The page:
- In July, Goya Foods CEO Robert Unanue faced backlash from prominent Latinos over his praise of President Trump.
- Across the country, customers called for a boycott of Goya goods.
- Alexandria Ocasio-Cortez criticized the company, writing that she would make her own Adobo seasoning, rather than buying Goya’s, on Twitter.
- Meanwhile, many conservatives across the nation pledged to buy Goya, with Ivanka Trump and the president expressing their support for the brand.
- On a podcast published Monday, Unanue addressed the backlash, crediting the controversy with a spike in sales.
- “We never got to hand it to her, but she got employee of the month for bringing attention to Goya and our Adobo,” he said.
- Ocasio-Cortez denied formally calling for a boycott and attributed Goya’s increase in sales to pandemic panic-buying, as opposed to the press surrounding Unanue’s controversy.
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Goya Foods CEO Robert Unanue called Alexandria Ocasio-Cortes “employee of the month” on a podcast Monday and claimed that the congresswoman’s criticism of the brand, following the executive’s positive comments about President Trump, had actually increased sales.
“We never got to hand it to her, but she got employee of the month for bringing attention to Goya and our Adobo,” Unanue said on “The Michael Berry Show” on Monday.
“When she boycotted us, our sales actually increased 1,000%,” Unanue said. “Our Adobo sales did very well after she said ‘make your own Adobo.'”
Ocasio-Cortez addressed the comments on Twitter Tuesday. In her statement, she denied formally leading a boycott and attributed Goya’s increase in sales to pandemic panic-buying, as opposed to the press surrounding Unanue’s controversy.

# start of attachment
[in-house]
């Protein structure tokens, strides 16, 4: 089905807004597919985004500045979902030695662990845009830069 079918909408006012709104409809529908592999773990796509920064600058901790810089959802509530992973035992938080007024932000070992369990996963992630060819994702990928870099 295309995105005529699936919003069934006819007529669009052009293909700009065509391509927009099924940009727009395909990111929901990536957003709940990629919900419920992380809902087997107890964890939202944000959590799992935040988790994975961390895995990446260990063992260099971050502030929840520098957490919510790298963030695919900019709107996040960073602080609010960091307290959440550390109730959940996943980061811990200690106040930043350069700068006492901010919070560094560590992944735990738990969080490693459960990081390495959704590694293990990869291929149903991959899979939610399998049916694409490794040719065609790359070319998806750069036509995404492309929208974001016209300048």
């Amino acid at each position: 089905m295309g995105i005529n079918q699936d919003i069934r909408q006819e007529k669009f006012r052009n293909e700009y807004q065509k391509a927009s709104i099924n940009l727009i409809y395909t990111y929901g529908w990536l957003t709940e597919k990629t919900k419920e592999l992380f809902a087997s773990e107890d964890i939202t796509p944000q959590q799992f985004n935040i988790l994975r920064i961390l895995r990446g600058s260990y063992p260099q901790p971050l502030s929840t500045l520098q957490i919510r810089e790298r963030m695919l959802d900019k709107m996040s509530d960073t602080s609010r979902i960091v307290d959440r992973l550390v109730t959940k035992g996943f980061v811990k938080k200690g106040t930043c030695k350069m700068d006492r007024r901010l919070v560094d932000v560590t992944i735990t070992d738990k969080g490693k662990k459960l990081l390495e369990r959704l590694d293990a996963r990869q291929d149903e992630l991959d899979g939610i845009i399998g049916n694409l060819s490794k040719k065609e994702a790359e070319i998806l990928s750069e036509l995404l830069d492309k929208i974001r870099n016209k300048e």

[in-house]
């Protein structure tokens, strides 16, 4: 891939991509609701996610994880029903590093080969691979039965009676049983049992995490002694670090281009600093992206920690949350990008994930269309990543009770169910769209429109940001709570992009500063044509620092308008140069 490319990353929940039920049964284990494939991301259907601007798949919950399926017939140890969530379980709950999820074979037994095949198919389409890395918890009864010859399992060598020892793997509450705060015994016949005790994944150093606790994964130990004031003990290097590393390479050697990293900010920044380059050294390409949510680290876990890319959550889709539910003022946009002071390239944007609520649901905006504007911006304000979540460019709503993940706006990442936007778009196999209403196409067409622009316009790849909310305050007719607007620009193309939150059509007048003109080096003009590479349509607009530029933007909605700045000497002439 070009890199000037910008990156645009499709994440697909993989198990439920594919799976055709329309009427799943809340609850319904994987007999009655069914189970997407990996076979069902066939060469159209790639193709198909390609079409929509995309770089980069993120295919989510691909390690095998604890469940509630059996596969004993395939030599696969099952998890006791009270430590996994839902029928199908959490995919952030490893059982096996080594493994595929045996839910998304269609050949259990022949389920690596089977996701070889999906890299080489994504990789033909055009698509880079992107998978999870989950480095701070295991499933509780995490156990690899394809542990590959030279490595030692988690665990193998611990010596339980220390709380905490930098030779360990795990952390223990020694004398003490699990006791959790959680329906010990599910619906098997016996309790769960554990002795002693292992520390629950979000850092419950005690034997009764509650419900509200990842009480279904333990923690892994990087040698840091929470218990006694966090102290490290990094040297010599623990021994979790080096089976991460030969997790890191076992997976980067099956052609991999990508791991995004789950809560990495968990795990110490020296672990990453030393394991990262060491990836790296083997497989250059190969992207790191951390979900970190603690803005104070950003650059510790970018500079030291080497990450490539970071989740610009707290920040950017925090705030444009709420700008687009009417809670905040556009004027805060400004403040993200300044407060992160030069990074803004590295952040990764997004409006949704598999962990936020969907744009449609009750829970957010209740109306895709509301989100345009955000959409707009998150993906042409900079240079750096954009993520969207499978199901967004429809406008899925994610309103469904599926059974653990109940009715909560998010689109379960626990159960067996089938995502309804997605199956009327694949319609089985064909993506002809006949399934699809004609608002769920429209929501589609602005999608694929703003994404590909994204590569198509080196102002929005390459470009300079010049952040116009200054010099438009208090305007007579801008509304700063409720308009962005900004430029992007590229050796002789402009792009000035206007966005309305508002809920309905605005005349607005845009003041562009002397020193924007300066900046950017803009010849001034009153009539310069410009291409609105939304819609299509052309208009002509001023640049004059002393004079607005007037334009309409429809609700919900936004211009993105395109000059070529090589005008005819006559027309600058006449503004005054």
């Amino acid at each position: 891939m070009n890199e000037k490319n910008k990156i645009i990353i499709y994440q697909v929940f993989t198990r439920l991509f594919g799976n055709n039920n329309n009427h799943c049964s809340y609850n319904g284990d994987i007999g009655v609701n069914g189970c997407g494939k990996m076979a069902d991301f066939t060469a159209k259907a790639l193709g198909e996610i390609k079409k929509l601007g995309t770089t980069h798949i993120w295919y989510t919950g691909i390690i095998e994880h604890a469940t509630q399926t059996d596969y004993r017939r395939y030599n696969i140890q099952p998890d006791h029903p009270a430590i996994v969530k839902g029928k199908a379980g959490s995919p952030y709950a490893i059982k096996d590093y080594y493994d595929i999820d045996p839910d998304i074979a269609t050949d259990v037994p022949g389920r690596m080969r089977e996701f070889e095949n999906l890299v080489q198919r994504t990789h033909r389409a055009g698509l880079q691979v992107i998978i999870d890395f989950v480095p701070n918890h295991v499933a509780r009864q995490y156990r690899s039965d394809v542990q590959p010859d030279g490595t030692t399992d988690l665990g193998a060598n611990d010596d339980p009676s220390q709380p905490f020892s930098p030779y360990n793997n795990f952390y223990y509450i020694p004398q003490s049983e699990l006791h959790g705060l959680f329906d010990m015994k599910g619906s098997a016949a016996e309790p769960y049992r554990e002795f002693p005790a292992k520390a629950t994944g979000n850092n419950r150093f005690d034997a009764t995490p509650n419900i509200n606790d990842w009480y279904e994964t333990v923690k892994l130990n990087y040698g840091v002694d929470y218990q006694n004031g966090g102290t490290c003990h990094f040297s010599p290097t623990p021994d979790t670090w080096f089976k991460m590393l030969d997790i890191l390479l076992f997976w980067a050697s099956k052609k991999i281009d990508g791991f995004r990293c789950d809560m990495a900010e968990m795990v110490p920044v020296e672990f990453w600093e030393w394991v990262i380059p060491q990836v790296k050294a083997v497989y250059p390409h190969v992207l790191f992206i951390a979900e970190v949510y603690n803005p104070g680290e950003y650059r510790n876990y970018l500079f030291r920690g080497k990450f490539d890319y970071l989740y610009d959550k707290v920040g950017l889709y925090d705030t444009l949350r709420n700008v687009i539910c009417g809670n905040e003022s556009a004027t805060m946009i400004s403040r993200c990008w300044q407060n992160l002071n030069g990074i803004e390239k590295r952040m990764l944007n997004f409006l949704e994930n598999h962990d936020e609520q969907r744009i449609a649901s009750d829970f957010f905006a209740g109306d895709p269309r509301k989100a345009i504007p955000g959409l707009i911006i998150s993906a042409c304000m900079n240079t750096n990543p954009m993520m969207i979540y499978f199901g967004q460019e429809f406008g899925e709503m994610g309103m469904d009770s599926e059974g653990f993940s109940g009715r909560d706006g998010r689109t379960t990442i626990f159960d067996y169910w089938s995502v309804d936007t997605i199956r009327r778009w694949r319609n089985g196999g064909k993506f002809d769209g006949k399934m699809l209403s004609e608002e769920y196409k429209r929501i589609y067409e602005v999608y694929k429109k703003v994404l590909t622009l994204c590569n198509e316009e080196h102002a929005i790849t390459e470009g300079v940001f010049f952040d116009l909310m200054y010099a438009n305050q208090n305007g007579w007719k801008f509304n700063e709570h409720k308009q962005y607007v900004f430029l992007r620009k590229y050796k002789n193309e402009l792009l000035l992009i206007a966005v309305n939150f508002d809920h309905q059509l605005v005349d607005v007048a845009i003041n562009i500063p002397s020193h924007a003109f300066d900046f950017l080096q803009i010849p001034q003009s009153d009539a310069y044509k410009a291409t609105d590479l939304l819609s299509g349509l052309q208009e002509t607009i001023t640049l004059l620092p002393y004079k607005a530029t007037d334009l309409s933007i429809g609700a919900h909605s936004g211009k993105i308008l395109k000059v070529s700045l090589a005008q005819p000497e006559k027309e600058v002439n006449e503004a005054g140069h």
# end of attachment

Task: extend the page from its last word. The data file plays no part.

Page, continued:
—Alexandria Ocasio-Cortez (@AOC) December 8, 2020
There’s some evidence to support her claim. Early in the pandemic, Goya saw sales of canned goods like black and pinto beans quadruple, The New York Times reported. Unanue called the demand “a tsunami,” according to the Times. But while bean sales might be explained by pandemic-buying trends, independent of political motivations, there are fewer alternative explanations for the uptick in sales of Adobo, Goya’s signature spice blend.
The controversy begins
In July, Robert Unanue visited the White House to celebrate a new initiative aimed at improving opportunity for Hispanic Americans.
“We’re all truly blessed to have a leader like President Trump, who is a builder. And that’s what my grandfather did. He came to the country to grow, to build, to prosper,” Unanue said at a press conference in July. Unanue’s grandfather Don Prudencio Unanue immigrated to the US and started Goya foods in 1936, according to the company. The brand now calls itself the largest Latino-owned business in the US.
Robert Unanue’s comment sparked backlash from multiple Latino public figures, including Housing Secretary and former presidential candidate Julian Castro, Tony-award-winning playwright and actor Lin-Manuel Miranda, and Rep. Alexandria Ocasio-Cortez.
Goya Foods “has been a staple of so many Latino households for generations. Now their CEO, Bob Unanue, is praising a president who villainized and maliciously attacks Latinos for political gain. Americans should think twice before buying their products,” wrote Julian Castro in a tweet.
“Oh look, it’s the sound of me Googling ‘how to make your own Adobo,'” Ocasio-Cortez added.
Meanwhile, multiple prominent conservative public figures rallied behind Goya and pledged to buy it. Fox News personalities, Governor Mike Huckabee, Ivanka Trump, and the president himself came out in support. Sens. Tom Carper and Elizabeth Warren requested an ethics probe following Ivanka Trump’s photo, seeking to determine whether she had violated federal rules.
—Alexandria Ocasio-Cortez (@AOC) July 15, 2020
Shortly following the backlash, Unanue told Fox News that he wasn’t sorry for his positive comment about the president, pointing out that he didn’t receive criticism for working with the Obama administration.
“You’re allowed to… praise one president,” he said. “I was called to be part of this commission to aid educational and economic prosperity… all of a sudden that’s not acceptable.”
Goya did not immediately respond to Business Insider’s request for comment.